While workplace technology abounds, true team engagement comes from enabling employees to be their authentic selves at work, which in turn leads to a better member experience.
Workplace culture goes a long way in allowing employees to feel comfortable, whether they’re working from home, in the office, or a mixture of the two.
“The true impact comes from our connections,” says Connexus Credit Union Product Manager Olivia Buell, who participated in a team engagement panel Friday at the 2022 CUNA Operations & Member Experience Council and CUNA Technology Council Conference in Las Vegas. “As we continue to move into this virtual environment, we have to be intentional about building these relationships. I want conversations to leave people feeling energized, heard, and valued.”
That means truly caring about how people are doing, says Laura Eblen, vice president of member engagement and governmental affairs at Mazuma Credit Union. Rather than asking,” how are you?” and moving on, she suggests pausing and showing vulnerability to encourage people to open up.
“We have to understand where our teams are on their own mission and journey,” she says. “How are things in their world? Being focused on that builds trust and a safe environment.”
Increased trust improves workplace efficiency and accountability. Eblen says workplace leaders can’t assume employee performance issues are due to a lack of knowledge or a poor fit with the team. It could just mean they’re not in the right place emotionally.
“The more you can connect to your team emotionally when issues pop up, there’s less finger-pointing. It’s a safe place to say, ‘I missed it,’ or, ‘I thought we were going to see result X and we saw Y.’ Being empathetic with your team is vital,” Eblen says, stressing it’s just as important to celebrate team success.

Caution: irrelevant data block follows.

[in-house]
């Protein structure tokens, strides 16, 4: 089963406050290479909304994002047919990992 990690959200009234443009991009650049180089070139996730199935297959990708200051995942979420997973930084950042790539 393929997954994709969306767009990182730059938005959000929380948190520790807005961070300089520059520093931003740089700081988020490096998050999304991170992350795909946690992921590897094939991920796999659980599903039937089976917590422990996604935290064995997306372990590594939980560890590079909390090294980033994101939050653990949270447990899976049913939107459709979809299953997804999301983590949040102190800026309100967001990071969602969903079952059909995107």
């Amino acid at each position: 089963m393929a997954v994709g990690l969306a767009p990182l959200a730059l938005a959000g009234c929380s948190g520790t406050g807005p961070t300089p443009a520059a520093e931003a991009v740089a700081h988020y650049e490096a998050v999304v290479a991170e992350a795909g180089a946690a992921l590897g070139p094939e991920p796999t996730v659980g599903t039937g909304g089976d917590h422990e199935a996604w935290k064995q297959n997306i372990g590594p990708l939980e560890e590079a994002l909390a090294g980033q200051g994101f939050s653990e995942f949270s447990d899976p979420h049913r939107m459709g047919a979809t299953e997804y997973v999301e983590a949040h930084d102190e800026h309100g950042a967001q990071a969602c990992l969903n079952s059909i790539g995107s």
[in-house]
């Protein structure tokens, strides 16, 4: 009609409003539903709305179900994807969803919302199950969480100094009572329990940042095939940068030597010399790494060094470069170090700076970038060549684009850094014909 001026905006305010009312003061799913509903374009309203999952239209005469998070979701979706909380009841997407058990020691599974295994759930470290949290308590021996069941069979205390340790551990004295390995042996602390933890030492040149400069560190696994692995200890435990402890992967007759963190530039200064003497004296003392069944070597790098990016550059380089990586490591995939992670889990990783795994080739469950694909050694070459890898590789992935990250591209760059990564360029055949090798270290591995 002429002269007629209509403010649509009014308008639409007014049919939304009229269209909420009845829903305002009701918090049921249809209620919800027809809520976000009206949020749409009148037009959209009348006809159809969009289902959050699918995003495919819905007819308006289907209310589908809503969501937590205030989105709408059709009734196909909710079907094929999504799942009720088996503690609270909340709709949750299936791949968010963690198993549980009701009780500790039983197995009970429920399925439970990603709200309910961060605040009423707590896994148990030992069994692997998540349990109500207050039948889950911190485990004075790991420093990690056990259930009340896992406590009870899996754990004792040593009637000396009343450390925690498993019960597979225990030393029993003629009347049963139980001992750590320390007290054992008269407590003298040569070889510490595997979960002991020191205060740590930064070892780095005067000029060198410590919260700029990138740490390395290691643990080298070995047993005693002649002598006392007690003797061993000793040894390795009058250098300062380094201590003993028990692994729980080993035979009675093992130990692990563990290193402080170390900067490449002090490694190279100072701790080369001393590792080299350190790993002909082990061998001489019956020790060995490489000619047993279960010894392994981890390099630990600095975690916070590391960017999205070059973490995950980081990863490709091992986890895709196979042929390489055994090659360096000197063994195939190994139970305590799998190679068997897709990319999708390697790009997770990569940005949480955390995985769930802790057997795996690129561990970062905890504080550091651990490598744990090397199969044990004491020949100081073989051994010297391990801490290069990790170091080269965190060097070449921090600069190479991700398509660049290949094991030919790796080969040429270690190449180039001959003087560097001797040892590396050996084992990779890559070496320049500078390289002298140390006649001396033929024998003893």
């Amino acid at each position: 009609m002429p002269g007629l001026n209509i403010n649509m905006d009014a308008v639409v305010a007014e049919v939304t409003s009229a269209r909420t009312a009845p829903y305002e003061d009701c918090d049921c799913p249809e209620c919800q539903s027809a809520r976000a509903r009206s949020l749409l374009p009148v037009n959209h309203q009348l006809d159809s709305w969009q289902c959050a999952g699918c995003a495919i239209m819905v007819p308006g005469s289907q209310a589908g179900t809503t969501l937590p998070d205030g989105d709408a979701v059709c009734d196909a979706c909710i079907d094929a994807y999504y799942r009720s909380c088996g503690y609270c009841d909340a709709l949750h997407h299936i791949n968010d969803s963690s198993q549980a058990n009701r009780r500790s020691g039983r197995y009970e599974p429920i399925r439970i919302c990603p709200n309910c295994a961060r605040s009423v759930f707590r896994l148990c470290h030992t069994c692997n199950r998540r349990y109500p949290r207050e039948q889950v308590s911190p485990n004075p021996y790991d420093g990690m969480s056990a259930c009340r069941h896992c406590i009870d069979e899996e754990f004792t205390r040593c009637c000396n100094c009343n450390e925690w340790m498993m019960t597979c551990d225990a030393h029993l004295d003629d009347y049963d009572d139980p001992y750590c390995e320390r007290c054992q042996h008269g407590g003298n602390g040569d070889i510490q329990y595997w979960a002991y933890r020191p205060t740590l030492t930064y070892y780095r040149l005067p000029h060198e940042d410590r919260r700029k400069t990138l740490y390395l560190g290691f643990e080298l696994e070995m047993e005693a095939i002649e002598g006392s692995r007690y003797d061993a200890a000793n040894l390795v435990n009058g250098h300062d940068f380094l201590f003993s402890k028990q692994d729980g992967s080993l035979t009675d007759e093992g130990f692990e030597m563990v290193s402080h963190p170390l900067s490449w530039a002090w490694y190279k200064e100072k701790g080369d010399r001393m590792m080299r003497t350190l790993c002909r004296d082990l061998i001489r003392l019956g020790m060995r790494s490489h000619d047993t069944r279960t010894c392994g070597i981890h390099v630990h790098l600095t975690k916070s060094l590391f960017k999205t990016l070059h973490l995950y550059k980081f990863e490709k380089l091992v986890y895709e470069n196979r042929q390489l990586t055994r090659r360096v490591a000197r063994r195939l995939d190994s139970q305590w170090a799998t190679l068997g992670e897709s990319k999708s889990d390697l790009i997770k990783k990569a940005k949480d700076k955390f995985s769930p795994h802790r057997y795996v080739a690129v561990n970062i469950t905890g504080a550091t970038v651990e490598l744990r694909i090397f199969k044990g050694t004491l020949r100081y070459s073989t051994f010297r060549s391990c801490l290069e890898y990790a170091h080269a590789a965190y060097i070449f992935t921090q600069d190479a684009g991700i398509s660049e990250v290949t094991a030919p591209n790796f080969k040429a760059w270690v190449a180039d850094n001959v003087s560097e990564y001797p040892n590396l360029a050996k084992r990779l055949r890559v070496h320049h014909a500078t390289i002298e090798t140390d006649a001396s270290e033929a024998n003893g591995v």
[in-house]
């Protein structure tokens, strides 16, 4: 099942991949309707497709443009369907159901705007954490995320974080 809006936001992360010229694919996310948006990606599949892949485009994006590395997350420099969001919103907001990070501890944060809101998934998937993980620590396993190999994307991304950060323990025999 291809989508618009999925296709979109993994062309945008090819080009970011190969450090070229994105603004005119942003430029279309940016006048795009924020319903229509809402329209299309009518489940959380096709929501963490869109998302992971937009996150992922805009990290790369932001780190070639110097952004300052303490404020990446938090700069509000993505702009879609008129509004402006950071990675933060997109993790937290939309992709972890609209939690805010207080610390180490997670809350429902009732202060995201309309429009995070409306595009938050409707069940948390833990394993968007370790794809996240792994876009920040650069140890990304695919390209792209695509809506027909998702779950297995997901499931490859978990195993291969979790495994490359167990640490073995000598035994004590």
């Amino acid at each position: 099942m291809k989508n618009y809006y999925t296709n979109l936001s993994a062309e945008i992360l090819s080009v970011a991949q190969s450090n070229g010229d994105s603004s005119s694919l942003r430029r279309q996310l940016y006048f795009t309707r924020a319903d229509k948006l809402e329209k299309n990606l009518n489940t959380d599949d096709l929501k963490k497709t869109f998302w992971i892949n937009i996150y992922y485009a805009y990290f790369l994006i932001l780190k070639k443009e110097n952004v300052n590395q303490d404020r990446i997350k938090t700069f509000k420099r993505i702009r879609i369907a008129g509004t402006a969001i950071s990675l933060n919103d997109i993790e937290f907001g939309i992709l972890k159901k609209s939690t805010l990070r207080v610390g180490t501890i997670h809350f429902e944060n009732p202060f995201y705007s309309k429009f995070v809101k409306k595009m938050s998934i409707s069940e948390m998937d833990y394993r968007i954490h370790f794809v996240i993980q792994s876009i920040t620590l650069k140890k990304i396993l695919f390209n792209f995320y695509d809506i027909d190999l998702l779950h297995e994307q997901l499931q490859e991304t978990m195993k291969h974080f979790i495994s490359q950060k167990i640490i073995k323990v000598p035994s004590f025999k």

Workplace engagement isn’t just about being more conversational in meetings. BECU Senior Program Manager Verity Swearingen suggests credit unions create employee resource groups (ERGs) to give people dedicated places to be themselves.
“We have a lot of ERGs in place for employees to be their true selves with their work family,” Swearingen says, noting that BECU’s ERGs include groups based on race, sexual orientation, and disabilities.
They’re not only for people who identify with these groups, they’re also for allies, she adds.
Similarly, BECU has a mindfulness group that provides a place for employees to talk about how they’re doing mentally. The dedicated space allows them to get deeper than they might if they ran into someone in the hallway.
Increased connectivity can lead to happier, more engaged employees.
“Burnout is a real thing, and I think sometimes technology enhances burnout,” Buell says. “We can encourage productivity, collaboration, and engagement, but we also need to encourage people as much as possible to truly check out during their PTO, evenings, and weekends. Enhancing work/life balance allows us to be our authentic selves in the workplace.”